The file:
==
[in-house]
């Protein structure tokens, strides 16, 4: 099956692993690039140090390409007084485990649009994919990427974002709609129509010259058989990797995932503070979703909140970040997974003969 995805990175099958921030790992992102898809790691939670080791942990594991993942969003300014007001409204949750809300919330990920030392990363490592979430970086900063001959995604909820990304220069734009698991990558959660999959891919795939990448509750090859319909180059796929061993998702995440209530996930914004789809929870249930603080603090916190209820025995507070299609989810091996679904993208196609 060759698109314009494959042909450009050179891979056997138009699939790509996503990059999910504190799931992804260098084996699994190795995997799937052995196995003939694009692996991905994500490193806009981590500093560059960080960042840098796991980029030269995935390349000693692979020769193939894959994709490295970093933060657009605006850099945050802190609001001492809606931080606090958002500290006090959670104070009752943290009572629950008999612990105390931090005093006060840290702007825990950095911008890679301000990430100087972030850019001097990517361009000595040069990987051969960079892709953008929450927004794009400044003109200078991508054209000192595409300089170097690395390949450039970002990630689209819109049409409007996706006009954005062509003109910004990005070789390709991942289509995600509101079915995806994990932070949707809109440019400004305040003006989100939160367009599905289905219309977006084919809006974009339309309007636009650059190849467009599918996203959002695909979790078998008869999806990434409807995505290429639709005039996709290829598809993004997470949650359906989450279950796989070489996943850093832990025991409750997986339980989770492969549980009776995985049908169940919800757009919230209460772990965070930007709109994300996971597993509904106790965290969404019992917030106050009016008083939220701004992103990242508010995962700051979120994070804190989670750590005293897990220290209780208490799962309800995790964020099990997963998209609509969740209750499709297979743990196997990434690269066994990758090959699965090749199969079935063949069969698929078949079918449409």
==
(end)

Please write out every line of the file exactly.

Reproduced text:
[in-house]
């Protein structure tokens, strides 16, 4: 099956692993690039140090390409007084485990649009994919990427974002709609129509010259058989990797995932503070979703909140970040997974003969 995805990175099958921030790992992102898809790691939670080791942990594991993942969003300014007001409204949750809300919330990920030392990363490592979430970086900063001959995604909820990304220069734009698991990558959660999959891919795939990448509750090859319909180059796929061993998702995440209530996930914004789809929870249930603080603090916190209820025995507070299609989810091996679904993208196609 060759698109314009494959042909450009050179891979056997138009699939790509996503990059999910504190799931992804260098084996699994190795995997799937052995196995003939694009692996991905994500490193806009981590500093560059960080960042840098796991980029030269995935390349000693692979020769193939894959994709490295970093933060657009605006850099945050802190609001001492809606931080606090958002500290006090959670104070009752943290009572629950008999612990105390931090005093006060840290702007825990950095911008890679301000990430100087972030850019001097990517361009000595040069990987051969960079892709953008929450927004794009400044003109200078991508054209000192595409300089170097690395390949450039970002990630689209819109049409409007996706006009954005062509003109910004990005070789390709991942289509995600509101079915995806994990932070949707809109440019400004305040003006989100939160367009599905289905219309977006084919809006974009339309309007636009650059190849467009599918996203959002695909979790078998008869999806990434409807995505290429639709005039996709290829598809993004997470949650359906989450279950796989070489996943850093832990025991409750997986339980989770492969549980009776995985049908169940919800757009919230209460772990965070930007709109994300996971597993509904106790965290969404019992917030106050009016008083939220701004992103990242508010995962700051979120994070804190989670750590005293897990220290209780208490799962309800995790964020099990997963998209609509969740209750499709297979743990196997990434690269066994990758090959699965090749199969079935063949069969698929078949079918449409």